With new mandatory margin requirements being phased in, that’s going to put a huge strain on the market. According to ISDA analysis, the phase-five rollout of initial margin requirements in September 2020 will capture more than 1,000 small banks and buy-side firms, equating to about 9,000 trading relationships. Each of those relationships will need to have initial margin documentation in place, stretching the resources of the industry to the limit. Given the scale of this issue, work needs to start now.
In response, we’ve worked with Linklaters to develop a solution that will provide a more efficient way to negotiate and execute initial margin documentation on a mass scale.
Called ISDA Create – IM, the platform will allow firms to select from a list of standard choices by clicking on a screen, as well as customize documents based on their individual preferences. Once they’ve made their elections online, they can be shared electronically with multiple counterparties at the same time. The system automatically matches the choices against those made by other parties and highlights any differences.
That will massively cut down on the amount of time it takes to negotiate IM documentation, as well as allow firms to store the resulting data in digital form. Digitizing this legal data opens a broad range of analytical opportunities.
We launched a test version of ISDA Create – IM last month so you now have the opportunity to try it out. We’ll be talking more about this initiative later on today. Please also take an opportunity to visit the ISDA Create stand and ask for a demonstration.
Other ISDA documents may be added to ISDA Create in the future. But in order to automate the negotiation and execution of contracts, we first need greater standardization in the documentation.
In the margin space, we’re currently drafting next-generation ISDA IM documentation for phases four and five of the IM regulation phase-in, alongside development of ISDA Create – IM. But we’re also looking to standardize other documents, starting with the schedule to the ISDA Master Agreement.
Creating a more standardized language and common menu of choices will cut down on the time it takes to negotiate an agreement, and will contribute to the creation of a standard, industry wide legal agreement data model, which can then be part of the CDM.
Our Documents, Data and Digitalization panel this afternoon will explore these developments in more detail.
This focus on standardization – both of events and processes through the CDM and of legal standards – is a critical precursor to smart contracts. I’d like to finish my remarks by touching on the progress to develop smart contracts, and outlining what ISDA is doing in this space.
Smart contracts offer tremendous potential for greater efficiency throughout the lifecycle. They could completely revolutionize how derivatives trades are executed and managed, and dramatically reduce the need for manual intervention.
We’ve already seen a number of early proofs of concepts emerge in the market, typically focusing on very specific functions. It might seem like widespread use of smart contracts in the derivatives market is just around the corner.
But before we can make this vision a reality, we need to think carefully about a number of important issues.
For example, which contractual terms can be automated? All of them? To what extent can we be sure that smart contract code has the same legal effect as a traditional contract in written form? How can this be validated by lawyers?
Evaluating which clauses are good candidates for automation will require an assessment of the efficiency and operational benefits derived from automation. From this perspective, certain clauses may lend themselves well to automation – for example, payments.
Others – like certain types of event of default – involve a large number of complex and interdependent permutations, and may require human intervention. It may therefore not be efficient to automate these provisions.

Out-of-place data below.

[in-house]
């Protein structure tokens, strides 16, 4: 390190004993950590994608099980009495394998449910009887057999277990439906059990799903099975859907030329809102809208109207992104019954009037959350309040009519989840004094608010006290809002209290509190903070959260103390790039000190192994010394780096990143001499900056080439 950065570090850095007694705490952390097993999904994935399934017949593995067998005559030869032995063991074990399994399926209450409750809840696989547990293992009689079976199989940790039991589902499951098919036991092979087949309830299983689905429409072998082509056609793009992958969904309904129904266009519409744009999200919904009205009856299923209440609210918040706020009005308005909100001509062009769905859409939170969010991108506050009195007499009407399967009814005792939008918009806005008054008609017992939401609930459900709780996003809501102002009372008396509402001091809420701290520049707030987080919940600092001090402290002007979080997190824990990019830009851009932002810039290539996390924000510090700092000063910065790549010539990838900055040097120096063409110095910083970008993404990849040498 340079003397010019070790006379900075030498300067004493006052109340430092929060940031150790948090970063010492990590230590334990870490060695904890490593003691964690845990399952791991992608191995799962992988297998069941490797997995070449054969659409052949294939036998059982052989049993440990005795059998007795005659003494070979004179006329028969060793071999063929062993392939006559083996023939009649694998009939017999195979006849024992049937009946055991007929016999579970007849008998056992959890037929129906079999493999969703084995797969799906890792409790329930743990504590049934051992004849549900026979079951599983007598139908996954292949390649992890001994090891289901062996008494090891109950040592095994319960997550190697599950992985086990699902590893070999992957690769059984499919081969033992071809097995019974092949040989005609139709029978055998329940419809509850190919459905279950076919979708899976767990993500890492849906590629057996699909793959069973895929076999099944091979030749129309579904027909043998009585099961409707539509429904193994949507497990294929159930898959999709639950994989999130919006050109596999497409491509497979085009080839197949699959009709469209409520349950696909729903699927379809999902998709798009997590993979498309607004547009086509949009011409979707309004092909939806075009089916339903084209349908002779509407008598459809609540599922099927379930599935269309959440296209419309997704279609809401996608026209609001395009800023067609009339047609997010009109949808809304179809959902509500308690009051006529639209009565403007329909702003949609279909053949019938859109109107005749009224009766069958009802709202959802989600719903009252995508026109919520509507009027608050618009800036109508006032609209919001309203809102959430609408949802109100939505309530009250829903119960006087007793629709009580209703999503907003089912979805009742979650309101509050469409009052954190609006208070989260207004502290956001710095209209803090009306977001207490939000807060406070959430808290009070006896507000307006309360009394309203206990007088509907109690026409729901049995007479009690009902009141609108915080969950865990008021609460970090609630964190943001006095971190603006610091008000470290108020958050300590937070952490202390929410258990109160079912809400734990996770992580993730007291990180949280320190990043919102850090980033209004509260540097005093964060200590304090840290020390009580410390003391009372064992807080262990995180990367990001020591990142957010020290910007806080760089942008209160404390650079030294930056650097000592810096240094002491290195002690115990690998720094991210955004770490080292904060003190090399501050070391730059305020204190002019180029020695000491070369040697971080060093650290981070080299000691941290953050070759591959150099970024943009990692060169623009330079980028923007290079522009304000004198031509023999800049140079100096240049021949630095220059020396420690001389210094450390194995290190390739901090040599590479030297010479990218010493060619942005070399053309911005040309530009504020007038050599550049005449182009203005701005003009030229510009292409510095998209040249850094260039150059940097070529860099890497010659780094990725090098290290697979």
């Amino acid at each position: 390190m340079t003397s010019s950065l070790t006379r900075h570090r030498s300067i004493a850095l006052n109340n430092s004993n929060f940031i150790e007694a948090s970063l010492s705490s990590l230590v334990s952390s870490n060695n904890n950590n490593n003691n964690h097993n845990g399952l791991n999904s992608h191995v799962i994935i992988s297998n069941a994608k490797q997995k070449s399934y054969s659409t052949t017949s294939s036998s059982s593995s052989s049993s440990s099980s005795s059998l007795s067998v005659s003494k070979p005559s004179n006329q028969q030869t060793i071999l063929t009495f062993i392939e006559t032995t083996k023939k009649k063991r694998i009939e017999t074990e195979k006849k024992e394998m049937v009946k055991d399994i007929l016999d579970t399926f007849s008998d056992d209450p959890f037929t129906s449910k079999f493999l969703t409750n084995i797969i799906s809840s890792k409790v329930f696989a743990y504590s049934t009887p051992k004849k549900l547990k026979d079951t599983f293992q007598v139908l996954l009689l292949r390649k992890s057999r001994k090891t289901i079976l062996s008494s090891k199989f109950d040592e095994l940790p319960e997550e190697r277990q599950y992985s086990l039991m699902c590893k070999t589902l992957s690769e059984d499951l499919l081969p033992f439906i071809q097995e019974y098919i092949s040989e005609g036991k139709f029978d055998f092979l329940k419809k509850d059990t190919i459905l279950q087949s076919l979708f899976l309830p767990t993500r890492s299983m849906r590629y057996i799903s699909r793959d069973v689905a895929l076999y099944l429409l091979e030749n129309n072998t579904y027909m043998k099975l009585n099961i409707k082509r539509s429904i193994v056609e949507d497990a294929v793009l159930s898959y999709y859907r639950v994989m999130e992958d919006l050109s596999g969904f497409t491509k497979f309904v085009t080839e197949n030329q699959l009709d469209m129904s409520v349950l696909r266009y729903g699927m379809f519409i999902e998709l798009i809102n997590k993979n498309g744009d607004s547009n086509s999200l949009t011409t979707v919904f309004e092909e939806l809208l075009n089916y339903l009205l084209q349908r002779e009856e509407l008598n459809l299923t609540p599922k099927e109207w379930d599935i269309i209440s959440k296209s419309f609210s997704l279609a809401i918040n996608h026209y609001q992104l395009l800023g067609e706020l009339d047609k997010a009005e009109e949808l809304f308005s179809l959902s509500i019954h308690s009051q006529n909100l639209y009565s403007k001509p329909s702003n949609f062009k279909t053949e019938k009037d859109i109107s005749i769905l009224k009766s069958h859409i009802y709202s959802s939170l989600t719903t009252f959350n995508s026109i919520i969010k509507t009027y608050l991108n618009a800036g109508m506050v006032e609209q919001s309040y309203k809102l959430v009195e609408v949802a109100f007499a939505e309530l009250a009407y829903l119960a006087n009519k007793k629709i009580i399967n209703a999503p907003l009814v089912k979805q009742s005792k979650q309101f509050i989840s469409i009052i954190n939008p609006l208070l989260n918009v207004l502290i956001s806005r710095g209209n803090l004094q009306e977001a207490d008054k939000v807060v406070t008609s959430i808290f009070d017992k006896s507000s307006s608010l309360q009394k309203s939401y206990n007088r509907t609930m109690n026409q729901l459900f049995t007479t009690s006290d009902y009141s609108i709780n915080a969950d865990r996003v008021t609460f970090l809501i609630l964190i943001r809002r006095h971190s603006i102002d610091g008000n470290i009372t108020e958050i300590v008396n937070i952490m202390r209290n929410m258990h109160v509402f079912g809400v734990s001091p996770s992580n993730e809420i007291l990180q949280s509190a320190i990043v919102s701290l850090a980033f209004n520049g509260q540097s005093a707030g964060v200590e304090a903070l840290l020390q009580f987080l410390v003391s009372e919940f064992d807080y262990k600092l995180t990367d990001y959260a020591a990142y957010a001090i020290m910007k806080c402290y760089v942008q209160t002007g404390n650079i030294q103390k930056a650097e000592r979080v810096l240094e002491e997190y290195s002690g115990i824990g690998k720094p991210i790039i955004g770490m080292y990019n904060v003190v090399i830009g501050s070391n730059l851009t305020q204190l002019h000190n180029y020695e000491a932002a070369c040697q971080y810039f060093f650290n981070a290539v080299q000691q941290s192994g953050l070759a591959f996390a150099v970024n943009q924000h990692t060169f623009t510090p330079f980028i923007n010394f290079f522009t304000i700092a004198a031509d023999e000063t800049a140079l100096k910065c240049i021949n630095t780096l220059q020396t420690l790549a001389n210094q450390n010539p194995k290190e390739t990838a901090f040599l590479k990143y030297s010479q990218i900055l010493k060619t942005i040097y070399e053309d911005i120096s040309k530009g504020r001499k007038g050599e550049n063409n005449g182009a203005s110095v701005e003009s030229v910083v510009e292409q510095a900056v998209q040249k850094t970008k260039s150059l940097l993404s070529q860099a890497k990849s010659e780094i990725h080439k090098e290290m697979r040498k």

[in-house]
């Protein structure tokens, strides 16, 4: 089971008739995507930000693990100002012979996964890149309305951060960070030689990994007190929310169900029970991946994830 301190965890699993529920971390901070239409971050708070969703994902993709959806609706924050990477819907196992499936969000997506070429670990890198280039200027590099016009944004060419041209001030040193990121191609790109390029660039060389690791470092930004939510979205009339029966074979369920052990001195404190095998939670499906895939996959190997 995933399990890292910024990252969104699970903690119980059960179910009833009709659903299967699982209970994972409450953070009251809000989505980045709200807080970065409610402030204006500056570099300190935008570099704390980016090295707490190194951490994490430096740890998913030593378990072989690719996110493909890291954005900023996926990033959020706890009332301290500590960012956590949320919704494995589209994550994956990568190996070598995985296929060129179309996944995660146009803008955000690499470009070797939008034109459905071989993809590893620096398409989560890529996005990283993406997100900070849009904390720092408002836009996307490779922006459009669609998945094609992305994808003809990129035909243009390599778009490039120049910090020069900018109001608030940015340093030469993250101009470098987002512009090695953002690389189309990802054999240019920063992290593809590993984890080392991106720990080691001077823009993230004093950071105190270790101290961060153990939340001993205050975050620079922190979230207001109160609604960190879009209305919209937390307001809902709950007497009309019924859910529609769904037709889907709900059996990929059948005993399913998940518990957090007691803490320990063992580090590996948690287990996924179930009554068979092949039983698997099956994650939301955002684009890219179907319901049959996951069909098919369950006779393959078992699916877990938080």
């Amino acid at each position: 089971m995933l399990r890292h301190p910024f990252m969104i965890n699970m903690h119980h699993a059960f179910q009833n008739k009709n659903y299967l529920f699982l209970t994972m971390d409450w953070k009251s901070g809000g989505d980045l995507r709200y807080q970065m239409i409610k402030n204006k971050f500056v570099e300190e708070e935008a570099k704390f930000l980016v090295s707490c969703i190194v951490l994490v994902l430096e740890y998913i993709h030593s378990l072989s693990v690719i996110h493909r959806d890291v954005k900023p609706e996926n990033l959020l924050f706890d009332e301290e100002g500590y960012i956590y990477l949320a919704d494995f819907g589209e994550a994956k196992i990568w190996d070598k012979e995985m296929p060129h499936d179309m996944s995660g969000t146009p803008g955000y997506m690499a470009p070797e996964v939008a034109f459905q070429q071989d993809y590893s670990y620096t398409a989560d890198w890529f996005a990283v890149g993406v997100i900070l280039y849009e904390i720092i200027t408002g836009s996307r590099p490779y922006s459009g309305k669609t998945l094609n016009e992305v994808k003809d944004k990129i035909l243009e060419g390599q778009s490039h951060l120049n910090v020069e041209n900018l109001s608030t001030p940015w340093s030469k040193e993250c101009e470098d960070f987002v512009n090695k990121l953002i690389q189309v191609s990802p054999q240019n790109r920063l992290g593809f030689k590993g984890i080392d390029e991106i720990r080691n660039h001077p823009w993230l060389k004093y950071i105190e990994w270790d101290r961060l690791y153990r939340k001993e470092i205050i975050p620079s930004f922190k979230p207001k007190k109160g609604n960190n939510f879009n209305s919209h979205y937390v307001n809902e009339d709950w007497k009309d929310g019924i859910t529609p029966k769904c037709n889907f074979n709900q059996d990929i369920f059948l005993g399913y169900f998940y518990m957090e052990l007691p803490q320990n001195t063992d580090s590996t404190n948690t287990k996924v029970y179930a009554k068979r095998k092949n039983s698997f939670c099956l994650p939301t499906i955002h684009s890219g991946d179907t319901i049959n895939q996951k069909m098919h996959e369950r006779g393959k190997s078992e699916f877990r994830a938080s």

These are very much live issues.
Along with our papers on the CDM, we recently published a smart contracts white paper in partnership with King & Wood Mallesons that explores these topics in more detail.
We’ll also shortly publish a new paper that will provide legal guidelines for smart derivatives contracts. This will be the first in a series of papers aimed at identifying areas of legal complexity within ISDA documentation, and highlighting issues for technology firms to consider as they develop solutions for the derivatives market. This will help identify provisions that might be ripe for further standardization, digitization within the CDM and, ultimately, automation.
There are also broader legal issues that need to be considered. For example, which law applies to assets that have no physical location and exist only in dematerialized form? Next year, ISDA will publish a whitepaper exploring and proposing potential solutions to this issue.
We have an ISDA legal working group set up specifically to debate these topics and think about how to move forward. Please do contact us if you think you can contribute to this important work.
This effort, along with our work on the CDM, is intended to create the foundations for a more automated and efficient derivatives market.
As I noted in the beginning, exciting thing are happening at the convergence of finance and technology. KPMG just published a report on the top 100 leading global fintech innovators. While crypto currencies have made a splash in recent years, KPMG identified a list of innovative companies that are disrupting existing systems and processes in banking, finance and investing.
34 of the top 100 are companies focused on payments and transactions;
21 are focused on lending and credit;
14 are trying to disrupt the wealth and brokerage business;
10 of the entities are neo-banks – or pure online challenger banks.
They are providing innovation in existing services with brand new business models and digital platforms, bringing new automated services to provide a more efficient and improved service to customers.
While there are no firms in the top 100 that are disrupting the derivatives market, that doesn’t mean we should wait for the next Alibaba or Amazon to show up and disrupt our industry. Together, we can continue to make progress by standardizing the description of lifecycle events, exploring smart contracts and digitizing our collateral documents and workflow.
I’d like to close by stressing my belief that technology can fundamentally revolutionize derivatives markets by creating significant efficiencies. What’s more, it’s becoming more and more important for banks to realize these efficiencies at a time of constrained growth and profitability.
As this push to new technologies gathers pace, you can count on ISDA to bring together the best minds in derivatives and technology and to develop solutions. The world around us is changing, but our goal remains the same – to help market participants solve problems and trade as efficiently as possible. The hackathon was a sign of things to come – although I think I’ll hang onto my tie just a little bit longer.